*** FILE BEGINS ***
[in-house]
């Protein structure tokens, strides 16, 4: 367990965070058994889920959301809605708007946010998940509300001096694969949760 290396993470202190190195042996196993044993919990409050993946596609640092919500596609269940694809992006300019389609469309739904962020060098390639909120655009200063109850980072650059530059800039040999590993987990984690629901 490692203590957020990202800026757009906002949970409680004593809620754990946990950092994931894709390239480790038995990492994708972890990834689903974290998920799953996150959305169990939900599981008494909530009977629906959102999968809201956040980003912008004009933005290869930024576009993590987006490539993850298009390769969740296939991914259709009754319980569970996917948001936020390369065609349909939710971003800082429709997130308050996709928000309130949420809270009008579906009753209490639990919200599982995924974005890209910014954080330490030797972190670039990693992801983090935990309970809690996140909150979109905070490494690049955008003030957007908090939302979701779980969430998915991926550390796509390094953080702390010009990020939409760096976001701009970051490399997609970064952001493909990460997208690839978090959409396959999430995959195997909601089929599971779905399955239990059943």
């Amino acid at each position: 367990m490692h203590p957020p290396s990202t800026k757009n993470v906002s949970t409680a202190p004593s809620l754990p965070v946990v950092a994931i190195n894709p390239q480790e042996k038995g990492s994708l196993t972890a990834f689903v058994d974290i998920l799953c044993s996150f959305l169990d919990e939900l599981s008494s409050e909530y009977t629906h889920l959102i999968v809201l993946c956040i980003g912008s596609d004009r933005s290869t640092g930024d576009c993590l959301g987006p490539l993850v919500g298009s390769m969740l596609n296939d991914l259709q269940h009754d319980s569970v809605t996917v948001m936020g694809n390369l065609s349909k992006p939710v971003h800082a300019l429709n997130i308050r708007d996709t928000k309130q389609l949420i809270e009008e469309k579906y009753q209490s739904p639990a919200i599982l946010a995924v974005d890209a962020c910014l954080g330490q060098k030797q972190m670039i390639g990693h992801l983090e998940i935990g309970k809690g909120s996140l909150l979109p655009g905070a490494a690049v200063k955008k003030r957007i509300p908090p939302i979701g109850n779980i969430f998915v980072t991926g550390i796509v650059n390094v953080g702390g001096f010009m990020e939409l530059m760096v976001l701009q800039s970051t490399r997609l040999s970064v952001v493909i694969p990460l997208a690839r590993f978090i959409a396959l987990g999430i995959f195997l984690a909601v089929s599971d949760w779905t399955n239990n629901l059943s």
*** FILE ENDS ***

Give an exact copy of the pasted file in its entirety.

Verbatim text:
[in-house]
């Protein structure tokens, strides 16, 4: 367990965070058994889920959301809605708007946010998940509300001096694969949760 290396993470202190190195042996196993044993919990409050993946596609640092919500596609269940694809992006300019389609469309739904962020060098390639909120655009200063109850980072650059530059800039040999590993987990984690629901 490692203590957020990202800026757009906002949970409680004593809620754990946990950092994931894709390239480790038995990492994708972890990834689903974290998920799953996150959305169990939900599981008494909530009977629906959102999968809201956040980003912008004009933005290869930024576009993590987006490539993850298009390769969740296939991914259709009754319980569970996917948001936020390369065609349909939710971003800082429709997130308050996709928000309130949420809270009008579906009753209490639990919200599982995924974005890209910014954080330490030797972190670039990693992801983090935990309970809690996140909150979109905070490494690049955008003030957007908090939302979701779980969430998915991926550390796509390094953080702390010009990020939409760096976001701009970051490399997609970064952001493909990460997208690839978090959409396959999430995959195997909601089929599971779905399955239990059943």
């Amino acid at each position: 367990m490692h203590p957020p290396s990202t800026k757009n993470v906002s949970t409680a202190p004593s809620l754990p965070v946990v950092a994931i190195n894709p390239q480790e042996k038995g990492s994708l196993t972890a990834f689903v058994d974290i998920l799953c044993s996150f959305l169990d919990e939900l599981s008494s409050e909530y009977t629906h889920l959102i999968v809201l993946c956040i980003g912008s596609d004009r933005s290869t640092g930024d576009c993590l959301g987006p490539l993850v919500g298009s390769m969740l596609n296939d991914l259709q269940h009754d319980s569970v809605t996917v948001m936020g694809n390369l065609s349909k992006p939710v971003h800082a300019l429709n997130i308050r708007d996709t928000k309130q389609l949420i809270e009008e469309k579906y009753q209490s739904p639990a919200i599982l946010a995924v974005d890209a962020c910014l954080g330490q060098k030797q972190m670039i390639g990693h992801l983090e998940i935990g309970k809690g909120s996140l909150l979109p655009g905070a490494a690049v200063k955008k003030r957007i509300p908090p939302i979701g109850n779980i969430f998915v980072t991926g550390i796509v650059n390094v953080g702390g001096f010009m990020e939409l530059m760096v976001l701009q800039s970051t490399r997609l040999s970064v952001v493909i694969p990460l997208a690839r590993f978090i959409a396959l987990g999430i995959f195997l984690a909601v089929s599971d949760w779905t399955n239990n629901l059943s």